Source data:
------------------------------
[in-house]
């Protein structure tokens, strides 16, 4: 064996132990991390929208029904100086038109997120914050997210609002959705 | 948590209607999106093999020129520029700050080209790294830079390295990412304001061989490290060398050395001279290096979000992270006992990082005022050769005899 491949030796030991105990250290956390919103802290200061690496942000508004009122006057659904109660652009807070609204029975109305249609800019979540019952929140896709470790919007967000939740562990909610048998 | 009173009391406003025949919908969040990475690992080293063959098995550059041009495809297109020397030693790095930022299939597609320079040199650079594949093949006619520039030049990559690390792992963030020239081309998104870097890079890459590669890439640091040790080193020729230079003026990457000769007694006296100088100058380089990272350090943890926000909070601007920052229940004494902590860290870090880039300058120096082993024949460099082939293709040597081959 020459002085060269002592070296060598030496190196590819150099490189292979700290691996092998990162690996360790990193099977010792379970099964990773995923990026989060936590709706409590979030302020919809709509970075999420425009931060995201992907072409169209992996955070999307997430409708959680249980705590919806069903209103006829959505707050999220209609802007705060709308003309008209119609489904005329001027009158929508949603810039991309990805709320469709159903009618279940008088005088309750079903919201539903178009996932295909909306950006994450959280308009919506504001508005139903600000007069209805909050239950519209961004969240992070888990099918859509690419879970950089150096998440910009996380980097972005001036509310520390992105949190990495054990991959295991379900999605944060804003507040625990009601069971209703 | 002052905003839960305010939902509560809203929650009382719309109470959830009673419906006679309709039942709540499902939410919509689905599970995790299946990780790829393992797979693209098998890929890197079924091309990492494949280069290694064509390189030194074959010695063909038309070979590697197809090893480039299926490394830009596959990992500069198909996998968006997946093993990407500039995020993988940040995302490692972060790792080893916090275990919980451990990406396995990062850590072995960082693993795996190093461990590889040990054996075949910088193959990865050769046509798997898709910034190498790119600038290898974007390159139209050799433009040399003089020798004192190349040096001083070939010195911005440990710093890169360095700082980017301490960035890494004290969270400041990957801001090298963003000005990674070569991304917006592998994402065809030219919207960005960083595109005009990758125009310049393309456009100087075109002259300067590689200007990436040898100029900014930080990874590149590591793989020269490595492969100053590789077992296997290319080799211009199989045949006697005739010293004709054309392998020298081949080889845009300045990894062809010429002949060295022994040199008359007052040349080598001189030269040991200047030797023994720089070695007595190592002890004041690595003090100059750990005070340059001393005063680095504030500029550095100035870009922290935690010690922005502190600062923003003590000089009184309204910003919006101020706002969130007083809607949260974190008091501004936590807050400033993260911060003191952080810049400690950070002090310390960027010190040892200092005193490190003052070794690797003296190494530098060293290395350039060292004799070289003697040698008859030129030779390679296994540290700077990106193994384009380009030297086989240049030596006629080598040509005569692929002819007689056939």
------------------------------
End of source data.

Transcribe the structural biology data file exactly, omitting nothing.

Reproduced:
[in-house]
């Protein structure tokens, strides 16, 4: 064996132990991390929208029904100086038109997120914050997210609002959705 | 948590209607999106093999020129520029700050080209790294830079390295990412304001061989490290060398050395001279290096979000992270006992990082005022050769005899 491949030796030991105990250290956390919103802290200061690496942000508004009122006057659904109660652009807070609204029975109305249609800019979540019952929140896709470790919007967000939740562990909610048998 | 009173009391406003025949919908969040990475690992080293063959098995550059041009495809297109020397030693790095930022299939597609320079040199650079594949093949006619520039030049990559690390792992963030020239081309998104870097890079890459590669890439640091040790080193020729230079003026990457000769007694006296100088100058380089990272350090943890926000909070601007920052229940004494902590860290870090880039300058120096082993024949460099082939293709040597081959 020459002085060269002592070296060598030496190196590819150099490189292979700290691996092998990162690996360790990193099977010792379970099964990773995923990026989060936590709706409590979030302020919809709509970075999420425009931060995201992907072409169209992996955070999307997430409708959680249980705590919806069903209103006829959505707050999220209609802007705060709308003309008209119609489904005329001027009158929508949603810039991309990805709320469709159903009618279940008088005088309750079903919201539903178009996932295909909306950006994450959280308009919506504001508005139903600000007069209805909050239950519209961004969240992070888990099918859509690419879970950089150096998440910009996380980097972005001036509310520390992105949190990495054990991959295991379900999605944060804003507040625990009601069971209703 | 002052905003839960305010939902509560809203929650009382719309109470959830009673419906006679309709039942709540499902939410919509689905599970995790299946990780790829393992797979693209098998890929890197079924091309990492494949280069290694064509390189030194074959010695063909038309070979590697197809090893480039299926490394830009596959990992500069198909996998968006997946093993990407500039995020993988940040995302490692972060790792080893916090275990919980451990990406396995990062850590072995960082693993795996190093461990590889040990054996075949910088193959990865050769046509798997898709910034190498790119600038290898974007390159139209050799433009040399003089020798004192190349040096001083070939010195911005440990710093890169360095700082980017301490960035890494004290969270400041990957801001090298963003000005990674070569991304917006592998994402065809030219919207960005960083595109005009990758125009310049393309456009100087075109002259300067590689200007990436040898100029900014930080990874590149590591793989020269490595492969100053590789077992296997290319080799211009199989045949006697005739010293004709054309392998020298081949080889845009300045990894062809010429002949060295022994040199008359007052040349080598001189030269040991200047030797023994720089070695007595190592002890004041690595003090100059750990005070340059001393005063680095504030500029550095100035870009922290935690010690922005502190600062923003003590000089009184309204910003919006101020706002969130007083809607949260974190008091501004936590807050400033993260911060003191952080810049400690950070002090310390960027010190040892200092005193490190003052070794690797003296190494530098060293290395350039060292004799070289003697040698008859030129030779390679296994540290700077990106193994384009380009030297086989240049030596006629080598040509005569692929002819007689056939």